Online edition of India's National Newspaper
Monday, Oct 11, 2004

About Us
Contact Us
Karnataka
News: Front Page | National | Tamil Nadu | Andhra Pradesh | Karnataka | Kerala | New Delhi | Other States | International | Opinion | Business | Sport | Miscellaneous |
Advts:
Classifieds | Employment |

Karnataka - Mysore Printer Friendly Page   Send this Article to a Friend

Priceless souvenirs of Mysore Dasara

By R. Krishna Kumar



`Lady with a lamp', a masterpiece of Haldenkar adorning the Jayachamarajendra Art Gallery in Mysore.

MYSORE, OCT. 10. Take home a slice of Mysore's rich heritage this Dasara and get to know the kings who bequeathed a legacy that has given the city a royal hue. Reinforce the images of opulence and extravagance the kind of which is found in the travelogues of yore.

Pictorial calendar

Jaganmohan Palace will bring out a pictorial calendar rich and lavish in its production to mark the Dasara celebrations in a few days from now.

A unique effort to promote Mysore and its legacy, the pictures selected include the three kings of the Wadiyar dynasty were responsible for the great collection of priceless antiques and artefacts.

M.G. Narasimha, Superintendent of Sri Jayachamarajendra Art Gallery at Jaganmohan Palace, said: "The calendar will be released during Dasara and will include 12 large pictures of Mummudi Krishnaraja Wadiyar who was responsible for the construction of the Jaganmohan Palace in 1861, Nalwudi Krishnaraja Wadiyar, who started the museum and Jayachamarajendra Wadiyar who converted the Jaganmohan Palace into a trust and threw it open to the public.

It was Jayachamarajendra Wadiyar who donated the Raja Ravi Varma classics to the art gallery. These 16 paintings earlier adorned the main palace and were shifted to the Jaganmohan Palace at the insistence of the former."

Repertoire

The other nine posters or pictures to adorn the colourful calendar will be drawn from a repertoire of artefacts and paintings from the Jaganmohan Palace collections. This includes the famous "Lady with the lamp" painted by artist Haldenkar but mistaken to be a work of Raja Ravi Varma. One of the outstanding works that leaves a lasting impression on the viewers, the painting adorns a medium-sized room and is the only exhibit there. The room is deliberately kept dark and the glow of the lamp seems to illuminate the face of the woman.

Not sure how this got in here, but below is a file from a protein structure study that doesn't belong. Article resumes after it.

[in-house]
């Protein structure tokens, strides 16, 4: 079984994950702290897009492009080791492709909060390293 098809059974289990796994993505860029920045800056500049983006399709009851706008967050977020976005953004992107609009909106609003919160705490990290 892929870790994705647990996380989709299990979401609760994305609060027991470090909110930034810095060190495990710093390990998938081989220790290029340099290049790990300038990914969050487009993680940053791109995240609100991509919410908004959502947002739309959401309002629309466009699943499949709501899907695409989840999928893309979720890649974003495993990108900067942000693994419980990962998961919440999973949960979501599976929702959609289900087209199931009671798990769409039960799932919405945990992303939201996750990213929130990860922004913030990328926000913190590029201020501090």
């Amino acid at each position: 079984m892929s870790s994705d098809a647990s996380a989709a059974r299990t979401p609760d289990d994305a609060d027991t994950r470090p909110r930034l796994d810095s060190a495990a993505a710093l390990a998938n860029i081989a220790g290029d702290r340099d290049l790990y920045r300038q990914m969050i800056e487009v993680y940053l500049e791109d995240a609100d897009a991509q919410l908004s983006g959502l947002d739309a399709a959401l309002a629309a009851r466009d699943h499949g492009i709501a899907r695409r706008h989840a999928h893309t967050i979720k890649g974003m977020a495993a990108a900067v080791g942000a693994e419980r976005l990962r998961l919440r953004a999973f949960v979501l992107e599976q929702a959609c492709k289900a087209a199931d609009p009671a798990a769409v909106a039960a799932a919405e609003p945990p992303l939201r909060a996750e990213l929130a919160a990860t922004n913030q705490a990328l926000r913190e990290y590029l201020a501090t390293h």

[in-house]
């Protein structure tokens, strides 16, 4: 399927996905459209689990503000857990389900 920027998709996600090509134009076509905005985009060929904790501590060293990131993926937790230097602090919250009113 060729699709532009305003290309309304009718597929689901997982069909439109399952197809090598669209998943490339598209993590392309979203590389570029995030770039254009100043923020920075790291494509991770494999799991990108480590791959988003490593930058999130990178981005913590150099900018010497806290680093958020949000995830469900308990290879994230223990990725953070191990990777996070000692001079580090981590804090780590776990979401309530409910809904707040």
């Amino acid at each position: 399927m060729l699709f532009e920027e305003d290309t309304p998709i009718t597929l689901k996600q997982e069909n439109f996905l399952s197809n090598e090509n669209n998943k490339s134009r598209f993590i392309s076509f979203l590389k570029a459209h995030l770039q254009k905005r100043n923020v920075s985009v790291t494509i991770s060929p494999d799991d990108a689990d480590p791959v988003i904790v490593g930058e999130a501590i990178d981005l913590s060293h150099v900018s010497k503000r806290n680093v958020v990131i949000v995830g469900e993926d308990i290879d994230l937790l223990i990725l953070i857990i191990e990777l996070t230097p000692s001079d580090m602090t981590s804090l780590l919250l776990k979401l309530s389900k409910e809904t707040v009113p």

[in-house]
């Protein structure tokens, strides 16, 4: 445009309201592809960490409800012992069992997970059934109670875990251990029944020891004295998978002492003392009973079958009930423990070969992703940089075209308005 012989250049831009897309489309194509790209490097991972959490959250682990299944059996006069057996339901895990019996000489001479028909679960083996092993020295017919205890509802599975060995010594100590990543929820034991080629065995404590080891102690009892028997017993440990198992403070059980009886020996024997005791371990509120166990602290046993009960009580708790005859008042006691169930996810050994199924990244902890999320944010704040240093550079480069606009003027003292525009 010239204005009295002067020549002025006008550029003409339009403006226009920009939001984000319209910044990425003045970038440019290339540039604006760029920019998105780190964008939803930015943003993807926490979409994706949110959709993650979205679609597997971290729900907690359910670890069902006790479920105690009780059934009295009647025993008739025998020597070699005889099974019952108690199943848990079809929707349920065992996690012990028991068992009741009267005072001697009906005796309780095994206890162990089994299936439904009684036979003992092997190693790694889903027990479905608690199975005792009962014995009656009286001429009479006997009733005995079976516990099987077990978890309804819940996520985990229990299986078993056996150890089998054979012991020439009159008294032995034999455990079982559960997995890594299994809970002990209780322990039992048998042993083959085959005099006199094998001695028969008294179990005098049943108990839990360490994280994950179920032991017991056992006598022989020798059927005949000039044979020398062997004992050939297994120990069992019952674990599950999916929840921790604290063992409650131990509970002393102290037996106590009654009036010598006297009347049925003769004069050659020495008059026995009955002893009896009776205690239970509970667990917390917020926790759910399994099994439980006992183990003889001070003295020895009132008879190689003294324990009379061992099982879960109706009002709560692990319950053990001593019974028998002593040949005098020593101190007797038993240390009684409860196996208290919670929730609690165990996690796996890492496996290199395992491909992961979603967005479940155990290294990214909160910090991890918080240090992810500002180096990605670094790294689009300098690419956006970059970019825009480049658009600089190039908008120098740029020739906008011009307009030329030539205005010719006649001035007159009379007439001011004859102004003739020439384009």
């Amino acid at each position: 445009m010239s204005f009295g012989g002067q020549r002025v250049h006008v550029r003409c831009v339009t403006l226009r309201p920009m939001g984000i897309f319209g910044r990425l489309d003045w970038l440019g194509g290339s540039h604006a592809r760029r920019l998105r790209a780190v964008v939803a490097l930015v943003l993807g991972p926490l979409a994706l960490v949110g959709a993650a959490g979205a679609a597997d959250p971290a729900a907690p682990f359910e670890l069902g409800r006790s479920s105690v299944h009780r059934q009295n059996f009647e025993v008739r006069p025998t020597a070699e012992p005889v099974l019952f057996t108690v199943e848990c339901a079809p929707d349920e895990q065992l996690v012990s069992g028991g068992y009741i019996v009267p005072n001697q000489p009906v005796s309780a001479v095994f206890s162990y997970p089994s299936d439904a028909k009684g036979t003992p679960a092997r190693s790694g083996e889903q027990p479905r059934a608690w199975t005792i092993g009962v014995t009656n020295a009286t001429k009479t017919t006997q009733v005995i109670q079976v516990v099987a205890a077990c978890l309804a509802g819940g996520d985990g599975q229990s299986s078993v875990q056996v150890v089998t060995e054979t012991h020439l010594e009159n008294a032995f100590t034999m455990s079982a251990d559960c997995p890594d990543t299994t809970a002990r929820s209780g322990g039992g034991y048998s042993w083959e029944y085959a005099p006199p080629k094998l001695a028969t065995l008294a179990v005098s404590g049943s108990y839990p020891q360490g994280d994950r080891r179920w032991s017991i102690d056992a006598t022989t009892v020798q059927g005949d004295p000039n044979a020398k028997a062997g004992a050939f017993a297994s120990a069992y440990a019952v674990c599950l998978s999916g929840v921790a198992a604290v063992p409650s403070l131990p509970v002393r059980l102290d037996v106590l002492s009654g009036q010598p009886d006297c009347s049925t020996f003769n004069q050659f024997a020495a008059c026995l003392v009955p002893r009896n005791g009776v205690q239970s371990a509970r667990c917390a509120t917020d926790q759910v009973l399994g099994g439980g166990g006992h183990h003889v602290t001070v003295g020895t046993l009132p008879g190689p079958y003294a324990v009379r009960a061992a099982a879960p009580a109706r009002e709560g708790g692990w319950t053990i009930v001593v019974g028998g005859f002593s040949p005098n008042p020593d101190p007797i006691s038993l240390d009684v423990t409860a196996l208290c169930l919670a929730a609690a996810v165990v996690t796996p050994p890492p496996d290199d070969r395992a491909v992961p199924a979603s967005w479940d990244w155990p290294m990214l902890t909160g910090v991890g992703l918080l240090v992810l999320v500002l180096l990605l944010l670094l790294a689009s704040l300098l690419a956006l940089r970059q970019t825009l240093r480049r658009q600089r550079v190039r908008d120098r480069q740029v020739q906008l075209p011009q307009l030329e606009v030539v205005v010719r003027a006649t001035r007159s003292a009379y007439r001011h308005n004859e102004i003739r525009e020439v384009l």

Ravi Varma's works

Similarly, three works of Raja Ravi Varma will adorn the calendar while the remaining posters include the famous French Clock and works depicting the Mysore school of painting. The life-sized painting depicting the durbar hall scene and rendered by Rama Narasaiah and the wedding scene of Nalvudi Krishnaraja Wadiyar painted by the British artist Wexler may be omitted as these are too well known.

Incidentally, these works depict the actual setting and is reckoned to be a perfect documentation of the events when photography was yet to be invented. And what is more, the innumerable characters depicted on the canvas were people who served in the palace or held responsible positions in society. The frame of every main calendar poster will be dotted with smaller pictures and will be a mini-illustrated guide to the rich collections at the art gallery. Nearly, 1,000 such calendars will be published and released in due course and will serve as a memento for tourists visiting Jaganmohan Palace.

Meanwhile, the Regional Conservation Centre has come forward to restore the murals adorning the art gallery on the third floor. These murals are as old as the Jaganmohan Palace and were rendered on the walls as soon as the structure was completed in 1861. The mural paintings depict the Dasara scene in all its grandeur and the size is mind-boggling. For the canvas depicting the sequence of the Jumbo Savari stretches across three walls.

Salient feature

The salient feature of the Jumbo Savari of the 1850s and 1860s is the king seated on an intricately designed chariot drawn by six elephants in pairs of two and followed by the ministers, diwans, palace soldiers, attendants, courtiers, and those representing the nobility. These murals are typical of the Mysore School of Painting and have been rendered using vegetable dyes without the use of gold leaves for ornamentation. This is reckoned to be the earliest documentation of the Mysore Dasara. These paintings are beginning to flake and are in bad shape. The Regional Conservation Laboratory will take approximately 18 months to complete the restoration work, according to Mr. Narasimha.

The other notable works include the family tree of the Wadiyars rendered on the wall tracing the lineage of each of the maharajas and an entire section devoted to heads of various departments who served in the palace office.

Printer friendly page  
Send this article to Friends by E-Mail

Karnataka

News: Front Page | National | Tamil Nadu | Andhra Pradesh | Karnataka | Kerala | New Delhi | Other States | International | Opinion | Business | Sport | Miscellaneous |
Advts:
Classifieds | Employment | Updates: Breaking News |

Sivananda Ashram


News Update


The Hindu Group: Home | About Us | Copyright | Archives | Contacts | Subscription
Group Sites: The Hindu | Business Line | The Sportstar | Frontline | The Hindu eBooks | Home |

Copyright 2004, The Hindu. Republication or redissemination of the contents of this screen are expressly prohibited without the written consent of The Hindu